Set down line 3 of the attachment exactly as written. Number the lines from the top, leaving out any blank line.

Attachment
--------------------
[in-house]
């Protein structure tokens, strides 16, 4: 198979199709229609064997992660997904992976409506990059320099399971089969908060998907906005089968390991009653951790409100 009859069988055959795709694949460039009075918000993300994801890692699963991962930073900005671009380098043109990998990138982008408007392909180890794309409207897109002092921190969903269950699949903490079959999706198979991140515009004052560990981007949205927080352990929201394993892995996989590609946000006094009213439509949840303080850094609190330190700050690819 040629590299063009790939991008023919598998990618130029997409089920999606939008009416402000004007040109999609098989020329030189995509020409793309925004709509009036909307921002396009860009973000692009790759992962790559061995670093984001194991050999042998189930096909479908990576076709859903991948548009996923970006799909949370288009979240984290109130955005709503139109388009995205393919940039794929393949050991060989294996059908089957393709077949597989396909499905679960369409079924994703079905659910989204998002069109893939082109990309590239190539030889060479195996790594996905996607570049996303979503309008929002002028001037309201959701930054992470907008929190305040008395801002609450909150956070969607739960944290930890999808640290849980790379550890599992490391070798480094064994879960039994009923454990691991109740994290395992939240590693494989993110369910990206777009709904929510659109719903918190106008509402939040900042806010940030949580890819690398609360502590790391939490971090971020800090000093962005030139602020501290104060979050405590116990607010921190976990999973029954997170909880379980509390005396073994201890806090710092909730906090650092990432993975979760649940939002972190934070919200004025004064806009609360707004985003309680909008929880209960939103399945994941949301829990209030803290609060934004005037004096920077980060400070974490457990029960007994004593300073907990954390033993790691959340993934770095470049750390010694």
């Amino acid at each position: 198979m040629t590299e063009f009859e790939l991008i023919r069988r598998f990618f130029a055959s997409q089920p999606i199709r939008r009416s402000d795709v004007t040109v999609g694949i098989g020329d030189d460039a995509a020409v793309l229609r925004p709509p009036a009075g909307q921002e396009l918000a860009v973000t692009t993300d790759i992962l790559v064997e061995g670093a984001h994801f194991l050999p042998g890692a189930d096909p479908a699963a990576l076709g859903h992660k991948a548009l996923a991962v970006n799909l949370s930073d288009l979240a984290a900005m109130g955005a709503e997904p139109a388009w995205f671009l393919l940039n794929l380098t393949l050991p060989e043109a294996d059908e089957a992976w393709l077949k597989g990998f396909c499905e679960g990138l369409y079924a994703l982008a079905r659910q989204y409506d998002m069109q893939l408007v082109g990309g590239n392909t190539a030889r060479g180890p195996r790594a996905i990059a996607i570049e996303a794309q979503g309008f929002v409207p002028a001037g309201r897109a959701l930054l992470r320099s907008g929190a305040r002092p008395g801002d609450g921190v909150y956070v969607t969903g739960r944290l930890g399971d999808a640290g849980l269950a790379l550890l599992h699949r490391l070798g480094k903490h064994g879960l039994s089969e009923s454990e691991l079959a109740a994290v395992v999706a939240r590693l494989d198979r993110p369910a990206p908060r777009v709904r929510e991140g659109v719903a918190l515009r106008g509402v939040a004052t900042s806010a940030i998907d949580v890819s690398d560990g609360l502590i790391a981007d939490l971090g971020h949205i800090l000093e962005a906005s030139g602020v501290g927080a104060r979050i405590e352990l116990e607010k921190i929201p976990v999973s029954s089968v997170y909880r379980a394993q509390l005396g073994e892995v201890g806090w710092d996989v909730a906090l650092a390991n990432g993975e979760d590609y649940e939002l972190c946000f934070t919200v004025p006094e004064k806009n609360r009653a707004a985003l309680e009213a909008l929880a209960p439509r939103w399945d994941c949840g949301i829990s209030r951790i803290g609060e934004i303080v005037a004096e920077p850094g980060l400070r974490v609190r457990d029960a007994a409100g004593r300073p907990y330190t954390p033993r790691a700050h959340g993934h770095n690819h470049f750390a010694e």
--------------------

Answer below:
């Amino acid at each position: 198979m040629t590299e063009f009859e790939l991008i023919r069988r598998f990618f130029a055959s997409q089920p999606i199709r939008r009416s402000d795709v004007t040109v999609g694949i098989g020329d030189d460039a995509a020409v793309l229609r925004p709509p009036a009075g909307q921002e396009l918000a860009v973000t692009t993300d790759i992962l790559v064997e061995g670093a984001h994801f194991l050999p042998g890692a189930d096909p479908a699963a990576l076709g859903h992660k991948a548009l996923a991962v970006n799909l949370s930073d288009l979240a984290a900005m109130g955005a709503e997904p139109a388009w995205f671009l393919l940039n794929l380098t393949l050991p060989e043109a294996d059908e089957a992976w393709l077949k597989g990998f396909c499905e679960g990138l369409y079924a994703l982008a079905r659910q989204y409506d998002m069109q893939l408007v082109g990309g590239n392909t190539a030889r060479g180890p195996r790594a996905i990059a996607i570049e996303a794309q979503g309008f929002v409207p002028a001037g309201r897109a959701l930054l992470r320099s907008g929190a305040r002092p008395g801002d609450g921190v909150y956070v969607t969903g739960r944290l930890g399971d999808a640290g849980l269950a790379l550890l599992h699949r490391l070798g480094k903490h064994g879960l039994s089969e009923s454990e691991l079959a109740a994290v395992v999706a939240r590693l494989d198979r993110p369910a990206p908060r777009v709904r929510e991140g659109v719903a918190l515009r106008g509402v939040a004052t900042s806010a940030i998907d949580v890819s690398d560990g609360l502590i790391a981007d939490l971090g971020h949205i800090l000093e962005a906005s030139g602020v501290g927080a104060r979050i405590e352990l116990e607010k921190i929201p976990v999973s029954s089968v997170y909880r379980a394993q509390l005396g073994e892995v201890g806090w710092d996989v909730a906090l650092a390991n990432g993975e979760d590609y649940e939002l972190c946000f934070t919200v004025p006094e004064k806009n609360r009653a707004a985003l309680e009213a909008l929880a209960p439509r939103w399945d994941c949840g949301i829990s209030r951790i803290g609060e934004i303080v005037a004096e920077p850094g980060l400070r974490v609190r457990d029960a007994a409100g004593r300073p907990y330190t954390p033993r790691a700050h959340g993934h770095n690819h470049f750390a010694e």